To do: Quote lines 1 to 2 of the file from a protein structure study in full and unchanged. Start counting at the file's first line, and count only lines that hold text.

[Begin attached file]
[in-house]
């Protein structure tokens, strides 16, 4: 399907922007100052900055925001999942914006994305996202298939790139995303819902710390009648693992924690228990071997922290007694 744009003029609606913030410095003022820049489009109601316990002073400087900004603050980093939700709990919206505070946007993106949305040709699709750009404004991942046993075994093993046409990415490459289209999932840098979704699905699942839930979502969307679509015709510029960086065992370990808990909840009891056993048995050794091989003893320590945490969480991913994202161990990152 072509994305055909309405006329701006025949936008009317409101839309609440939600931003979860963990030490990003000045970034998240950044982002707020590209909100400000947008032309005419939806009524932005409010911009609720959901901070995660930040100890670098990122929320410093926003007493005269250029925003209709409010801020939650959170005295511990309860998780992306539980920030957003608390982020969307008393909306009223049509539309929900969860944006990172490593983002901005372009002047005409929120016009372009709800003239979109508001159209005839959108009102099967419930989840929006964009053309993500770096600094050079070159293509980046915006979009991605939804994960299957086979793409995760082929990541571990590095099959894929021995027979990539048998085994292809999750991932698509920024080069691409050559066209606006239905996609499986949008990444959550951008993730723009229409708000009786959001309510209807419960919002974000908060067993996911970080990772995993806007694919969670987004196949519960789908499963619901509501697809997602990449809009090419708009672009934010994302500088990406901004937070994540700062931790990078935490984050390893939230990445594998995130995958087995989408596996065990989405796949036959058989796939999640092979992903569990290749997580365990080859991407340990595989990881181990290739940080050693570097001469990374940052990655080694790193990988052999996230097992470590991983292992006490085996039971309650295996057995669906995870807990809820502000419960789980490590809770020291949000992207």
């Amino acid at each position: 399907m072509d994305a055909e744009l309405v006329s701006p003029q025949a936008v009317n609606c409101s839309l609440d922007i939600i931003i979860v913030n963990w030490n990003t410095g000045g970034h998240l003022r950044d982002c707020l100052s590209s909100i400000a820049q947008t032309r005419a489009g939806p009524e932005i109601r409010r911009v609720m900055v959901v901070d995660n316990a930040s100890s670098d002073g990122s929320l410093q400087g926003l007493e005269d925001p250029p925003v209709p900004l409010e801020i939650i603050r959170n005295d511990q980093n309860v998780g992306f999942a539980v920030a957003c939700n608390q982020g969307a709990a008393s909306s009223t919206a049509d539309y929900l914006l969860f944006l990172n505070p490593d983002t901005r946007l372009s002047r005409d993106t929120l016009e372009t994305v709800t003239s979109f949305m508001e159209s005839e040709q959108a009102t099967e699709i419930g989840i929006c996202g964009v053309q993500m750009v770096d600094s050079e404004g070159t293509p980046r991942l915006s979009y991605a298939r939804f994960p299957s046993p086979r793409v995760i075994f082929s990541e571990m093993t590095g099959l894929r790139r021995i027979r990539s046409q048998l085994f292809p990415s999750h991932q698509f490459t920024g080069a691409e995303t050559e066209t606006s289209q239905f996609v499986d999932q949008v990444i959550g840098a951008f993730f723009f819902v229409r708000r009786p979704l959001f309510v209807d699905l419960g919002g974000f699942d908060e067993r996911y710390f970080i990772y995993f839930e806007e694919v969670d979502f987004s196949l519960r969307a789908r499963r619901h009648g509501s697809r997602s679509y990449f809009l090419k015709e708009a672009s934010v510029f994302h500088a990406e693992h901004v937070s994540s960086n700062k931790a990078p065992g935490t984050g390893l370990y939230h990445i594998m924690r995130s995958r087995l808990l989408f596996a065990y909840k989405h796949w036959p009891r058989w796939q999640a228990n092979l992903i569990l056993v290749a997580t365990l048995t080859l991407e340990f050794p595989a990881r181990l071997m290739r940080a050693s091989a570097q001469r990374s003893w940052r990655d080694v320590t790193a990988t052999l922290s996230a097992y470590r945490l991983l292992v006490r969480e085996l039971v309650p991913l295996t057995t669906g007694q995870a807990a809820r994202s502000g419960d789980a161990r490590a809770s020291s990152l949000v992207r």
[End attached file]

[in-house]
């Protein structure tokens, strides 16, 4: 399907922007100052900055925001999942914006994305996202298939790139995303819902710390009648693992924690228990071997922290007694 744009003029609606913030410095003022820049489009109601316990002073400087900004603050980093939700709990919206505070946007993106949305040709699709750009404004991942046993075994093993046409990415490459289209999932840098979704699905699942839930979502969307679509015709510029960086065992370990808990909840009891056993048995050794091989003893320590945490969480991913994202161990990152 072509994305055909309405006329701006025949936008009317409101839309609440939600931003979860963990030490990003000045970034998240950044982002707020590209909100400000947008032309005419939806009524932005409010911009609720959901901070995660930040100890670098990122929320410093926003007493005269250029925003209709409010801020939650959170005295511990309860998780992306539980920030957003608390982020969307008393909306009223049509539309929900969860944006990172490593983002901005372009002047005409929120016009372009709800003239979109508001159209005839959108009102099967419930989840929006964009053309993500770096600094050079070159293509980046915006979009991605939804994960299957086979793409995760082929990541571990590095099959894929021995027979990539048998085994292809999750991932698509920024080069691409050559066209606006239905996609499986949008990444959550951008993730723009229409708000009786959001309510209807419960919002974000908060067993996911970080990772995993806007694919969670987004196949519960789908499963619901509501697809997602990449809009090419708009672009934010994302500088990406901004937070994540700062931790990078935490984050390893939230990445594998995130995958087995989408596996065990989405796949036959058989796939999640092979992903569990290749997580365990080859991407340990595989990881181990290739940080050693570097001469990374940052990655080694790193990988052999996230097992470590991983292992006490085996039971309650295996057995669906995870807990809820502000419960789980490590809770020291949000992207």